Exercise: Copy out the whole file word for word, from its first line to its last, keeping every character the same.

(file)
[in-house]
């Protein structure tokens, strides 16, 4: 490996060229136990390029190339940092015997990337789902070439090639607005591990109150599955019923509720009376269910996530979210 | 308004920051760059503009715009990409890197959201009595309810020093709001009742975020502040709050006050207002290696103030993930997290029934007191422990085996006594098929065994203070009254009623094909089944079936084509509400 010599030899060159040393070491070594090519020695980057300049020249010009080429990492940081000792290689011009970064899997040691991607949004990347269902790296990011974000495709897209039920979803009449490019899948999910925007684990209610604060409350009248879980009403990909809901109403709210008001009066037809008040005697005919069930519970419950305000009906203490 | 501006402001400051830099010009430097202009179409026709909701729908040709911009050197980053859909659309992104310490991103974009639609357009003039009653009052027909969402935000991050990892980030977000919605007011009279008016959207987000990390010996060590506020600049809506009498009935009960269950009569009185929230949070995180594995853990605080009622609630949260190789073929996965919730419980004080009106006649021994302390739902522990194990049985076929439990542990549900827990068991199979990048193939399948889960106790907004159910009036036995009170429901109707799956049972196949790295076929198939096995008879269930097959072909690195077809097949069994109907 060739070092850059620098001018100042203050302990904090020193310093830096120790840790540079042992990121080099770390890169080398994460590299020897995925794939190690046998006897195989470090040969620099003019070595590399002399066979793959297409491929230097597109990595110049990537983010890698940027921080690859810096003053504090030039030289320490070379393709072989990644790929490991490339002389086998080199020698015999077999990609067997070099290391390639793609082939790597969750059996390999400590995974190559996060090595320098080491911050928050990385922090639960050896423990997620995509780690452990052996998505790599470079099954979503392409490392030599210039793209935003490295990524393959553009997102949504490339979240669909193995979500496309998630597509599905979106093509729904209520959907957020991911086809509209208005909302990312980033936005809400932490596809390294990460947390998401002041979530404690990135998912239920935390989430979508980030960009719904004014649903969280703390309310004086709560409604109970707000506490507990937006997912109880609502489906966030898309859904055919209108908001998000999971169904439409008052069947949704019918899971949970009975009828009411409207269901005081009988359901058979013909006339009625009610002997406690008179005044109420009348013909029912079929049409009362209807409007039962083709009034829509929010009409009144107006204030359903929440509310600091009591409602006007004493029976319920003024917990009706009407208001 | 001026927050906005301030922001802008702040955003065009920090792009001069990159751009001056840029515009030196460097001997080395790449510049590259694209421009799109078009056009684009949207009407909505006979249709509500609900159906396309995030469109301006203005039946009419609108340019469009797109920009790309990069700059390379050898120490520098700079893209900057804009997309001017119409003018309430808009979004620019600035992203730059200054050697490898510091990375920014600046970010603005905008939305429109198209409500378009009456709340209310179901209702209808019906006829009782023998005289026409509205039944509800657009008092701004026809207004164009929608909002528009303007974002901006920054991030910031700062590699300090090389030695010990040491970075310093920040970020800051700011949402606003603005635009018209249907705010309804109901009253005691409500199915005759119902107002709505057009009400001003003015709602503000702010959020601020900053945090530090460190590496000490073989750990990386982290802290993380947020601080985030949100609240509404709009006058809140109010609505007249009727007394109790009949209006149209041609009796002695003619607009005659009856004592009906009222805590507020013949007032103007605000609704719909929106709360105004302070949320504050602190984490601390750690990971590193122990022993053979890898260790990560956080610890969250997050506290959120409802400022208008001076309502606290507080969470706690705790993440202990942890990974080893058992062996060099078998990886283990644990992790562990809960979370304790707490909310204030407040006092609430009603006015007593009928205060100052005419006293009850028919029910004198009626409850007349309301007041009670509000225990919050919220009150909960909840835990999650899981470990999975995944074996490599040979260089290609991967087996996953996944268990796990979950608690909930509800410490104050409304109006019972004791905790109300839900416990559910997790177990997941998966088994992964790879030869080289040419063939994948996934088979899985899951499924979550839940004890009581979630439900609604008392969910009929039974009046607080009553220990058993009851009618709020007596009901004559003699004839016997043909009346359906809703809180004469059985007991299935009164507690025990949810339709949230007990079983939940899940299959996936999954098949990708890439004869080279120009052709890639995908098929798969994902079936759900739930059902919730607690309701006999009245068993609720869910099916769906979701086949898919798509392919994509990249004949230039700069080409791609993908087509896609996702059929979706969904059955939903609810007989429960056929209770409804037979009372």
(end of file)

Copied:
[in-house]
């Protein structure tokens, strides 16, 4: 490996060229136990390029190339940092015997990337789902070439090639607005591990109150599955019923509720009376269910996530979210 | 308004920051760059503009715009990409890197959201009595309810020093709001009742975020502040709050006050207002290696103030993930997290029934007191422990085996006594098929065994203070009254009623094909089944079936084509509400 010599030899060159040393070491070594090519020695980057300049020249010009080429990492940081000792290689011009970064899997040691991607949004990347269902790296990011974000495709897209039920979803009449490019899948999910925007684990209610604060409350009248879980009403990909809901109403709210008001009066037809008040005697005919069930519970419950305000009906203490 | 501006402001400051830099010009430097202009179409026709909701729908040709911009050197980053859909659309992104310490991103974009639609357009003039009653009052027909969402935000991050990892980030977000919605007011009279008016959207987000990390010996060590506020600049809506009498009935009960269950009569009185929230949070995180594995853990605080009622609630949260190789073929996965919730419980004080009106006649021994302390739902522990194990049985076929439990542990549900827990068991199979990048193939399948889960106790907004159910009036036995009170429901109707799956049972196949790295076929198939096995008879269930097959072909690195077809097949069994109907 060739070092850059620098001018100042203050302990904090020193310093830096120790840790540079042992990121080099770390890169080398994460590299020897995925794939190690046998006897195989470090040969620099003019070595590399002399066979793959297409491929230097597109990595110049990537983010890698940027921080690859810096003053504090030039030289320490070379393709072989990644790929490991490339002389086998080199020698015999077999990609067997070099290391390639793609082939790597969750059996390999400590995974190559996060090595320098080491911050928050990385922090639960050896423990997620995509780690452990052996998505790599470079099954979503392409490392030599210039793209935003490295990524393959553009997102949504490339979240669909193995979500496309998630597509599905979106093509729904209520959907957020991911086809509209208005909302990312980033936005809400932490596809390294990460947390998401002041979530404690990135998912239920935390989430979508980030960009719904004014649903969280703390309310004086709560409604109970707000506490507990937006997912109880609502489906966030898309859904055919209108908001998000999971169904439409008052069947949704019918899971949970009975009828009411409207269901005081009988359901058979013909006339009625009610002997406690008179005044109420009348013909029912079929049409009362209807409007039962083709009034829509929010009409009144107006204030359903929440509310600091009591409602006007004493029976319920003024917990009706009407208001 | 001026927050906005301030922001802008702040955003065009920090792009001069990159751009001056840029515009030196460097001997080395790449510049590259694209421009799109078009056009684009949207009407909505006979249709509500609900159906396309995030469109301006203005039946009419609108340019469009797109920009790309990069700059390379050898120490520098700079893209900057804009997309001017119409003018309430808009979004620019600035992203730059200054050697490898510091990375920014600046970010603005905008939305429109198209409500378009009456709340209310179901209702209808019906006829009782023998005289026409509205039944509800657009008092701004026809207004164009929608909002528009303007974002901006920054991030910031700062590699300090090389030695010990040491970075310093920040970020800051700011949402606003603005635009018209249907705010309804109901009253005691409500199915005759119902107002709505057009009400001003003015709602503000702010959020601020900053945090530090460190590496000490073989750990990386982290802290993380947020601080985030949100609240509404709009006058809140109010609505007249009727007394109790009949209006149209041609009796002695003619607009005659009856004592009906009222805590507020013949007032103007605000609704719909929106709360105004302070949320504050602190984490601390750690990971590193122990022993053979890898260790990560956080610890969250997050506290959120409802400022208008001076309502606290507080969470706690705790993440202990942890990974080893058992062996060099078998990886283990644990992790562990809960979370304790707490909310204030407040006092609430009603006015007593009928205060100052005419006293009850028919029910004198009626409850007349309301007041009670509000225990919050919220009150909960909840835990999650899981470990999975995944074996490599040979260089290609991967087996996953996944268990796990979950608690909930509800410490104050409304109006019972004791905790109300839900416990559910997790177990997941998966088994992964790879030869080289040419063939994948996934088979899985899951499924979550839940004890009581979630439900609604008392969910009929039974009046607080009553220990058993009851009618709020007596009901004559003699004839016997043909009346359906809703809180004469059985007991299935009164507690025990949810339709949230007990079983939940899940299959996936999954098949990708890439004869080279120009052709890639995908098929798969994902079936759900739930059902919730607690309701006999009245068993609720869910099916769906979701086949898919798509392919994509990249004949230039700069080409791609993908087509896609996702059929979706969904059955939903609810007989429960056929209770409804037979009372």